A-26 Douglas Invader
A-26 Douglas Invader
A wider body permitted side-by-side pilot seating and 4,000 pounds of bombs. Instead of hand-held guns, two 50-caliber guns in a top turret and two in a lower rear turret were aimed through periscopic sights and remote controls in the rear cockpit. Two 2,000-hp R-2800-27 Wasps and wings with a low-drag laminar-flow airfoil and double-slotted flaps, along with tricycle landing gear, were provided.
Contracts were placed June 2, 1941, for prototypes and on October 31 for the first 500 production aircraft. But it would be three years before the A-26 entered combat, unlike the rapid flow of Havocs from the Douglas plants in 1941-1944. The first XA-26 flew July 10, 1942, at El Segundo with three crewmen, a transparent bombardier nose, and six guns. Two guns were fixed on right side of the nose, and four in the turrets.
Night fighter equipment was installed on the second prototype, the two-seat XA-26A with AGL-1 radar in the nose, four 20-mm fixed guns in a belly tray, and a top turret with four .50-caliber guns. It was not flown until January 27, 1943, but this version was made redundant by the success of Northropís P-61.
The third prototype was the XA-26B, completed by May 1943, which had a 75-mm T-7 cannon on the right side and two .50-caliber guns on the left side of a short solid nose and four .50-caliber guns paired in turrets. This gun nose had been chosen for the production model, but considerable gun variations were possible. A tank destroyer version with four 37-mm guns was proposed in January 1943, but was discarded by February 22.
The large propeller spinners on the prototypes were deleted from the production A-26Bs built at Long Beach. The first of five A-26B-l-DL Invaders appeared on September 10, 1943, and 15 A-26B-5-DLs completed by March 1944 had minor changes and eliminated the camouflage formerly customary on bombers. These models had the 75-mm gun in the nose with two .50-caliber guns on the left side, but a new all-purpose nose was installed on later aircraft, beginning with the A-26B-10. Extensive cockpit armor and self-sealing fuel tanks were provided.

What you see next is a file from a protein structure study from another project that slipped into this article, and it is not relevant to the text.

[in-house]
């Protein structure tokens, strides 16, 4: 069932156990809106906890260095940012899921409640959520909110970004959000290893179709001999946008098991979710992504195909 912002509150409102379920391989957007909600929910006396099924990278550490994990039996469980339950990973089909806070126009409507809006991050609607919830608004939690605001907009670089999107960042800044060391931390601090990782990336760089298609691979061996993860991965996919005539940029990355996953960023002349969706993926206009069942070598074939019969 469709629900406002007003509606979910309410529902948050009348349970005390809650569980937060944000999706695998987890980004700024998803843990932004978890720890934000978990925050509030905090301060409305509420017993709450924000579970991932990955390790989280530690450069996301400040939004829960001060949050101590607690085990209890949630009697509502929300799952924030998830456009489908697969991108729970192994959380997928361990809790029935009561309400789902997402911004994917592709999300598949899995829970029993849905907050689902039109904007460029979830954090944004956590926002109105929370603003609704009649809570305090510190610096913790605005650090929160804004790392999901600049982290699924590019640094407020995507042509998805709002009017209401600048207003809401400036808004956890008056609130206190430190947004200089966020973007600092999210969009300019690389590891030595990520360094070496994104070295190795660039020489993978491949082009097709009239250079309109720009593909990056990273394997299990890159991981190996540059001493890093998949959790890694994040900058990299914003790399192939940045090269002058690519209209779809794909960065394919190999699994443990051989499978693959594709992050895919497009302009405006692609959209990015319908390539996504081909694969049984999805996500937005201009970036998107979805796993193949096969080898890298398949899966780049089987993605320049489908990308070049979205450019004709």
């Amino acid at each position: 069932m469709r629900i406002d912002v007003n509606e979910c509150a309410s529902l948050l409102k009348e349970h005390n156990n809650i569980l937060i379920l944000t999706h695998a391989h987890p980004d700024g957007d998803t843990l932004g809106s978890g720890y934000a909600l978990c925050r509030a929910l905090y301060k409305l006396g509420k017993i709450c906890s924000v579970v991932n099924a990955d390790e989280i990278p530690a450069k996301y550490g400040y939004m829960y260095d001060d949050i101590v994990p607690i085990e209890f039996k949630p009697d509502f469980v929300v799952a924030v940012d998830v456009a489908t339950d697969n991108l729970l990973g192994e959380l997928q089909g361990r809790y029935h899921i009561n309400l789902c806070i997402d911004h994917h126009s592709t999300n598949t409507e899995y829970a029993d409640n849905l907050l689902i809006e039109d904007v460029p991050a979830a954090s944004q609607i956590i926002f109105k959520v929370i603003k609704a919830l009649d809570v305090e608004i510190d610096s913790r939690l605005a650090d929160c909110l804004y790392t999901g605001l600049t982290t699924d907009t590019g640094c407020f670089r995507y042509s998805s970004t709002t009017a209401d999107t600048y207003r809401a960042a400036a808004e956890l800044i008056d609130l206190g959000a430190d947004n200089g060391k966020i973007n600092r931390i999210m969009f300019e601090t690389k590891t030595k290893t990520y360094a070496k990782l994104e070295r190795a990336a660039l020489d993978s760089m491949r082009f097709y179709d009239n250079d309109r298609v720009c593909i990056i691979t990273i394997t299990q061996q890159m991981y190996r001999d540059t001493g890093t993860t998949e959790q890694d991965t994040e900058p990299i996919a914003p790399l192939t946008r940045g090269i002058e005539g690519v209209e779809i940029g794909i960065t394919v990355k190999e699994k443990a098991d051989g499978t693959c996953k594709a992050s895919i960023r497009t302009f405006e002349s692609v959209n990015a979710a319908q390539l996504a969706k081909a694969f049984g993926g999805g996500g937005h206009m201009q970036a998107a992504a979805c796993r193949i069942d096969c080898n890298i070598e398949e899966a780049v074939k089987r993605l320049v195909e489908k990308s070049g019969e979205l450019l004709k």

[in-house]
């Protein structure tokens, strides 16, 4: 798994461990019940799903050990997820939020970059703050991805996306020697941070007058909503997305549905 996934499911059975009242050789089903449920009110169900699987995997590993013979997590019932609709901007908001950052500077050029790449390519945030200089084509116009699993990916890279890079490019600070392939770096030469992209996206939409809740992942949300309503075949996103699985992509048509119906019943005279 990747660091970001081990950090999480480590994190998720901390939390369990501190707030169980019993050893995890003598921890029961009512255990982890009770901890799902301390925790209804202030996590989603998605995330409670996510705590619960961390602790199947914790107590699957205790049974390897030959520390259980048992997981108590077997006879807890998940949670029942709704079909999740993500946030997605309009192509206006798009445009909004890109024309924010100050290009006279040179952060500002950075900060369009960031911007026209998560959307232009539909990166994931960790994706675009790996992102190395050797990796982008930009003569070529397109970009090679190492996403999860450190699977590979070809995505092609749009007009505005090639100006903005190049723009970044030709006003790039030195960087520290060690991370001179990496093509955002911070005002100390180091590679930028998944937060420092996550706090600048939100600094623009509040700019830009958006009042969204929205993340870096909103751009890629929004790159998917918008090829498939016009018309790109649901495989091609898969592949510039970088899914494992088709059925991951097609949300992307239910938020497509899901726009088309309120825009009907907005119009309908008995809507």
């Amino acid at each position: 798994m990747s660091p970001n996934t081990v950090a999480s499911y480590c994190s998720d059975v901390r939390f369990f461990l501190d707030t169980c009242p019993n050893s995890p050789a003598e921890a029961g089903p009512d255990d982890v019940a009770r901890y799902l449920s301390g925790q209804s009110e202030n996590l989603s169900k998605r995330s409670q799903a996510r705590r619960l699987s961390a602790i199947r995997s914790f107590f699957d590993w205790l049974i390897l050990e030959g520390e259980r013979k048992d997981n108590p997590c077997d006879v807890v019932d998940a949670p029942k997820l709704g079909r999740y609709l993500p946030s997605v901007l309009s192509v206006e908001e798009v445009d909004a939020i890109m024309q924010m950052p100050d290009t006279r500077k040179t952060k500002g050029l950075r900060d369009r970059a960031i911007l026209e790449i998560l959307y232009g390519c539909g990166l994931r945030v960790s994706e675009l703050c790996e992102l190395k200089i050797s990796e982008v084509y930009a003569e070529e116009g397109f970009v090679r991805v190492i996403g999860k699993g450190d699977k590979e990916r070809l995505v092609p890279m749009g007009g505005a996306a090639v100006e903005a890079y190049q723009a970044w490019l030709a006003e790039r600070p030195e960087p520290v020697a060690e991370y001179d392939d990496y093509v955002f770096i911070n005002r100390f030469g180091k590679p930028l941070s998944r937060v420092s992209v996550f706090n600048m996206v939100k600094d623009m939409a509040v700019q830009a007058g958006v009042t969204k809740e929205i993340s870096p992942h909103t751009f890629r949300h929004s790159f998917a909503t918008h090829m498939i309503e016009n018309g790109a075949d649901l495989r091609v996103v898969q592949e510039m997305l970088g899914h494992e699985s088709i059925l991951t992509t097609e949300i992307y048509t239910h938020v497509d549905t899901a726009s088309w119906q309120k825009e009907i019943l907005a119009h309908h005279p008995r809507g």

Alternate gun arrangements could be chosen: two 37-mm and four .50-caliber, one 37-mm and one 75-mm, or one 75-mm and two .50-caliber guns. The usual arrangement actually installed was six .50-caliber nose guns, with 400 rounds per gun, along with the usual guns paired in the two turrets with 500 rounds each. The bomb bay could accommodate six 500 or four 1,000-pound bombs. Beginning with the A-26B-15, fixtures under the wings could accommodate eight more .50-caliber guns or four more 500-pound bombs. Five aircraft from the A-26B-15-DL line were finished as A-26C-DL bombers with transparent nose enclosures and two nose guns.
Delays in achieving mass production brought much criticism from the Air Force, including General Arnoldís complaint on March 13, 1944, that he wanted ďA-26s for use in this war and not the next war.Ē He hoped to replace not only the A-20, but the B -25 and B-26 medium bombers with the A-26.
While the first 500 Invaders (to A-26B-40-DL) rolled out of Long Beach, a parallel production line was established at Tulsa, Oklahoma, for 500 aircraft ordered March 17, 1943, the first appearing in January 1944. Of these, 205 were delivered as A-26B-5 to A-26B-25-DT models and the rest as A-26C-15 to A-26C-25-DT with glazed noses. On most of these the engine model was the R-2800-71, with a new ignition system.
New production contracts for 6,700 more Invaders were approved March 29, 1944, and later. The first appeared in January 1945 as the A-26B-45-DL, introducing the R-2800-79 water injection engine yielding 2,350-hp WE (war-emergency) power. Beginning with B-26B-50-DL, fourteen 5-in. rockets could be carried under the wings, and six .50-caliber guns were mounted within the wings. Eight .50-caliber nose guns brought the total to 14 fixed guns. Additional range could be attained from two 155-gallon external wing tanks, or a 125-gallon tank could replace the lower gun turret.